It’s an age-old problem–or maybe a problem peculiar to the modern era. Humans are drawn to violence like moths to the flame. Warn them against it, describe its horrors, and you’ll only inflame them further. So how do you create art about violence without inciting it? This is something I’ve been discussing a lot of […]Read more "Torture Without Porn: Can You Write About Violence Without Fetishizing It?"
As I posted yesterday, I’ve been caught up in the crazy, crazy, crazy story surrounding Russian writer Arkady Babchenko’s alleged murder and subsequent “resurrection,” , with the dramatic revelation at a press conference that the whole thing had been a sting operation and that Babchenko was still very much alive. Although I had not guessed in […]Read more "“Whatever I say is a half-truth”: Arkady #Babchenko and the Hybrid Truth of War Writing #BabchenkoAlive"
Bring Out the Dog Will Mackin Different wars generate different types of literature. This seems obvious, but it’s interesting to note the differences between wars that are happening simultaneously, and even involve some of the same countries, but nonetheless produce stories of different flavors. Case in point: Western literature on the recent war in Iraq […]Read more "“Bring Out the Dog” by Will Mackin"
Unbroken Laura Hillenbrand In “Unbroken,” Laura Hillenbrand returns to tell another story (after “Seabiscuit”) of someone who has been bloodied by adversity, but not broken by it. Louie Zamperini was one of the world’s hottest track stars, breaking record after record and running in the 1936 Olympics. Then WWII broke out, and he ended up […]Read more "“Unbroken” by Laura Hillenbrand"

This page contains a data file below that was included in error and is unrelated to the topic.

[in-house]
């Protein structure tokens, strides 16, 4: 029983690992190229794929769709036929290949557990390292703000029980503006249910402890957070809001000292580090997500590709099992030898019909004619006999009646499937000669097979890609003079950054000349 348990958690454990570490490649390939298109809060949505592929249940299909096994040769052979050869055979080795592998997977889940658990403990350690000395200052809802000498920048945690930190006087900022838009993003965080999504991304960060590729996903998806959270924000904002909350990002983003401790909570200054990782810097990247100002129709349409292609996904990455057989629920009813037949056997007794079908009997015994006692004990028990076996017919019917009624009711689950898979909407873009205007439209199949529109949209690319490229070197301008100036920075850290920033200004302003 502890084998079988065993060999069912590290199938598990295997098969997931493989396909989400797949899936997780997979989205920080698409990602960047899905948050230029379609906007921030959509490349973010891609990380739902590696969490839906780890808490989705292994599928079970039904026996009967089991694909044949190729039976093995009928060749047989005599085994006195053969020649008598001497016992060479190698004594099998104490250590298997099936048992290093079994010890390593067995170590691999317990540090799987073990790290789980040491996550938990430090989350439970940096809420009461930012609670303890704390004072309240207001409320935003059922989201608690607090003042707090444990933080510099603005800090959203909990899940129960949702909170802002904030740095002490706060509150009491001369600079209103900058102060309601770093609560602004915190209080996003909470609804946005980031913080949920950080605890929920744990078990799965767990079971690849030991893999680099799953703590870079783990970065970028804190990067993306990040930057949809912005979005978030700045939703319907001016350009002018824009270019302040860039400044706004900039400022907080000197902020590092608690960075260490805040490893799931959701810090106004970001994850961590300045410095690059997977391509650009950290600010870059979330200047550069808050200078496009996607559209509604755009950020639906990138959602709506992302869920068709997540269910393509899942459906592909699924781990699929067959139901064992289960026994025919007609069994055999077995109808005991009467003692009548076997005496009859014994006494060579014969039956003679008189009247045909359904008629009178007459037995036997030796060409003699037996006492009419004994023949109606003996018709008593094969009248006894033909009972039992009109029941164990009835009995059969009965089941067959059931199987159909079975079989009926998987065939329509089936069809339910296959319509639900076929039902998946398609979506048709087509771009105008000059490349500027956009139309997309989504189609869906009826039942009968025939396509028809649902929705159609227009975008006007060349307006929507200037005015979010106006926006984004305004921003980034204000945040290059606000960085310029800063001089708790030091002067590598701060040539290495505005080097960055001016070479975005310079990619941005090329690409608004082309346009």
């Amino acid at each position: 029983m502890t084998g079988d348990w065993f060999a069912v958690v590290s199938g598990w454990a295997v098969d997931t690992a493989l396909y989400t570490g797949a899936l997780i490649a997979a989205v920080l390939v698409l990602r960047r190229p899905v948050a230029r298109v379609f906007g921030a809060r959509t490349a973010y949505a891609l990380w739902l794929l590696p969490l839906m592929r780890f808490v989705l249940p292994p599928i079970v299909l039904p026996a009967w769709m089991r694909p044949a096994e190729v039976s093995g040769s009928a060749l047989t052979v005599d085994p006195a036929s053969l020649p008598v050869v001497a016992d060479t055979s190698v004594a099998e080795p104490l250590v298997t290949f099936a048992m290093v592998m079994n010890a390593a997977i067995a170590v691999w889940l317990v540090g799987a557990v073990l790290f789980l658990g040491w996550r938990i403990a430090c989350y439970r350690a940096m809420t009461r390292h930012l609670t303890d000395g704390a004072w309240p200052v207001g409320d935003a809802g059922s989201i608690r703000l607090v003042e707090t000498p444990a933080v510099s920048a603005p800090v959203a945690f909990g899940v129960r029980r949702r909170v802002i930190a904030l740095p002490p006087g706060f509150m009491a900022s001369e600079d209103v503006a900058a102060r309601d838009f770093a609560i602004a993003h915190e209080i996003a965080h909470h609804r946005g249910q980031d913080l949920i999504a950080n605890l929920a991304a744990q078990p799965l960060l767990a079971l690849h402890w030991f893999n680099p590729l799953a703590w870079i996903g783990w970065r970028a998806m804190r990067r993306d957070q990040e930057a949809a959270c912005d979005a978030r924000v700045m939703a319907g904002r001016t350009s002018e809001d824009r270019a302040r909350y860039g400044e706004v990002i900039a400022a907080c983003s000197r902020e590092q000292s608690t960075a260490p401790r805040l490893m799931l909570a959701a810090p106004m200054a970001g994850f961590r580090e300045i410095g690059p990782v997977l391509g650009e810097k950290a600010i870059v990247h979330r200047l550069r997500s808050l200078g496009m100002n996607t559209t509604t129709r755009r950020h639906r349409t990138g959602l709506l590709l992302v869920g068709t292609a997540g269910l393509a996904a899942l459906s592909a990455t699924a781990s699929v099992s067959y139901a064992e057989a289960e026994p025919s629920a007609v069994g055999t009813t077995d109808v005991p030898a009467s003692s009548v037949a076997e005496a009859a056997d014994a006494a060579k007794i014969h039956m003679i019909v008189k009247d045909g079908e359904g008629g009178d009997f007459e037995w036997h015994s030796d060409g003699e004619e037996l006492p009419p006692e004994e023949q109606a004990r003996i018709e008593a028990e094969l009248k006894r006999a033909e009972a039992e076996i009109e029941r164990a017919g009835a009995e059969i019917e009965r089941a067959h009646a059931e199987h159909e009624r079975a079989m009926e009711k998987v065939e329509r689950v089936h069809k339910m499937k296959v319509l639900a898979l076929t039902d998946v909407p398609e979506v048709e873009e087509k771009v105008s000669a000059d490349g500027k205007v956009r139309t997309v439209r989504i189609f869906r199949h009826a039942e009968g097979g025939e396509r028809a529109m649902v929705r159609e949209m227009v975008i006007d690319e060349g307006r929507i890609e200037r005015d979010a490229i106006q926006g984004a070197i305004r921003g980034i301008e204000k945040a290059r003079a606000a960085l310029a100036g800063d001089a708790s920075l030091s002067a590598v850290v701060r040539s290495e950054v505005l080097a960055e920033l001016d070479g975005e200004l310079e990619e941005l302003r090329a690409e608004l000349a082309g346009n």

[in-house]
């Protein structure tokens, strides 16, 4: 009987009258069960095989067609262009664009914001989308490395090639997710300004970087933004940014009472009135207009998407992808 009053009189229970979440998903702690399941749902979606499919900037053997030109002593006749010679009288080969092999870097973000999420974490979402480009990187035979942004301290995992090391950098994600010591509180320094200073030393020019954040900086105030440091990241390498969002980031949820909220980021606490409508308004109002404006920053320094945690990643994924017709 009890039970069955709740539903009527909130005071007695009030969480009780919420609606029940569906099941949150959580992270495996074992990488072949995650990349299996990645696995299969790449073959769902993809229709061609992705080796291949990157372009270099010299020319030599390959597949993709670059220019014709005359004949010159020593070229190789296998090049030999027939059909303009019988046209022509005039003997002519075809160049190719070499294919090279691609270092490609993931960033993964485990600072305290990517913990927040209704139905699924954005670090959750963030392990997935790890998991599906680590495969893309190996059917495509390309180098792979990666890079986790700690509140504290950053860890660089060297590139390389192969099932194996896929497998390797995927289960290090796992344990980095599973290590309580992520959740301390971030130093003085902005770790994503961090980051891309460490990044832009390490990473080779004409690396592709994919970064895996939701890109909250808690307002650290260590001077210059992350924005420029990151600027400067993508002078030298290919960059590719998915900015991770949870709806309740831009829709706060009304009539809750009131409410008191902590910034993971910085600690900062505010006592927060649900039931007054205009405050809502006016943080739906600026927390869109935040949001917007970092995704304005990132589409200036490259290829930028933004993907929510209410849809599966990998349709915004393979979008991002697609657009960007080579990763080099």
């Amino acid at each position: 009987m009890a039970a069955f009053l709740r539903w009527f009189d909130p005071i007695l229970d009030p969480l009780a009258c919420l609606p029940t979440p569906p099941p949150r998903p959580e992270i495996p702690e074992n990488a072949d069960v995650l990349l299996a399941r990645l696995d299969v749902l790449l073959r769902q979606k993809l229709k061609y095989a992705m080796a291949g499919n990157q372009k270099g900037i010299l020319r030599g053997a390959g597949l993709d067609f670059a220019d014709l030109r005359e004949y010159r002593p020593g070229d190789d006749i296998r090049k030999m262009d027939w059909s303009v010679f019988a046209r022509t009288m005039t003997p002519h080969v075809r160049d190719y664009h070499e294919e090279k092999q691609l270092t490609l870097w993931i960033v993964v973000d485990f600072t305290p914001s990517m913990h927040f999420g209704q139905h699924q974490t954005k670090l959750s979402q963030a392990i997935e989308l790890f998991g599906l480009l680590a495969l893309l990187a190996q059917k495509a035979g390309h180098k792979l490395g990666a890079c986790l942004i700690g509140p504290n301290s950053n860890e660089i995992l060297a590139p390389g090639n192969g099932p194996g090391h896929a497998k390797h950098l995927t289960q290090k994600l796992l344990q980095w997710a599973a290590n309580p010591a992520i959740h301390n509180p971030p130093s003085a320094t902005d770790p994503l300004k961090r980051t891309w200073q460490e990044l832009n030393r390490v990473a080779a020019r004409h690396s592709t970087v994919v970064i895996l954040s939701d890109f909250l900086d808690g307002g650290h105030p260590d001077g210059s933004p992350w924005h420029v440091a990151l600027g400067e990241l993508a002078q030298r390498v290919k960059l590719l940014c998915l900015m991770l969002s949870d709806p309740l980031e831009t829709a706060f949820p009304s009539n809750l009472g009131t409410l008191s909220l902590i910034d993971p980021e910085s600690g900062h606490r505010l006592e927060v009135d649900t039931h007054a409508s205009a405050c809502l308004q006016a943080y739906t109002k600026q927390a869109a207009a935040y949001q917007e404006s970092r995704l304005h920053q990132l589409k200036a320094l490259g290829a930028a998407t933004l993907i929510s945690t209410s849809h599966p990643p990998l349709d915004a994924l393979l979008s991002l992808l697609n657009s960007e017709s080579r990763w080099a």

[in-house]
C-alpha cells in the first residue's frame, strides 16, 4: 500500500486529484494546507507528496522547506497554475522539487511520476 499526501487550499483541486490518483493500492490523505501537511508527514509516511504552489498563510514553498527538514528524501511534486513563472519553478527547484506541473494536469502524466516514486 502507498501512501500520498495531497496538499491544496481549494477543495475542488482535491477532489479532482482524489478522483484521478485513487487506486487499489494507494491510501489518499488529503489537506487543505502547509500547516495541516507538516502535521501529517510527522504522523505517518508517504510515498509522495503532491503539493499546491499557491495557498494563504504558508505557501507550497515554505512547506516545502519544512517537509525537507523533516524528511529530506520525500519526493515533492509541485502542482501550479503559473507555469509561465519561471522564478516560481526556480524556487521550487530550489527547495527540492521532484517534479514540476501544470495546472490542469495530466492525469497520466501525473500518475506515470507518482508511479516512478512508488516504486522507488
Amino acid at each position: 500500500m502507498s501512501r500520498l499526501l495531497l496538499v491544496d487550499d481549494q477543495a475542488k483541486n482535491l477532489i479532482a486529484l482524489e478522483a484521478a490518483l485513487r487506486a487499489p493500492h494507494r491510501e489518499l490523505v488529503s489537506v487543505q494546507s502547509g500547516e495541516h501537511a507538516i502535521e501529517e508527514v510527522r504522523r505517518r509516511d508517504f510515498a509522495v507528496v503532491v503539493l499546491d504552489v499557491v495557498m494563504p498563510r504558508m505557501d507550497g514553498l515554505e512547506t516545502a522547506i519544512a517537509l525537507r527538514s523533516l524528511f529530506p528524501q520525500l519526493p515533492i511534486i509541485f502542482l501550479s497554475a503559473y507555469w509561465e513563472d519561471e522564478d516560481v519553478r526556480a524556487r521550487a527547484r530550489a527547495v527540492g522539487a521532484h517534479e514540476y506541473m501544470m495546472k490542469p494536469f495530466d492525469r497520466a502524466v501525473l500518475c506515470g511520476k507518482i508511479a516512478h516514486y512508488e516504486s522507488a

Cross of Iron Willi Heinrich I have to admit that I read this book a long time ago, so perhaps it isn’t as good as I remember. But as I remember, it is incredible, a true classic of combat writing, so I thought I’d write a review of it for German Literature Month 2017. […]Read more "“Cross of Iron” by Willi Heinrich for #GermanLiteratureMonth"
Sevastopol Sketches Leo Tolstoy Riding on the success of “Childhood,” his first work, burning with patriotism and thirsting for adventure, the young Leo Tolstoy, ardent army officer, requested a transfer to Sevastopol during the Crimean War. His presence there did not win the war for the Russians. But it did launch Tolstoy’s career, provide him […]Read more "“Sevastopol Sketches” by Leo Tolstoy"
Brave Deeds David Abrams “We double-time across Baghdad on our twelve feet, a mutant dozen-legged beetle dashing from rock to rock, confident in its shell but always careful of the soft belly underneath.” One of the bravest of the brave deeds in “Brave Deeds” may be the daring decision to narrate the book in the […]Read more "“Brave Deeds” by David Abrams"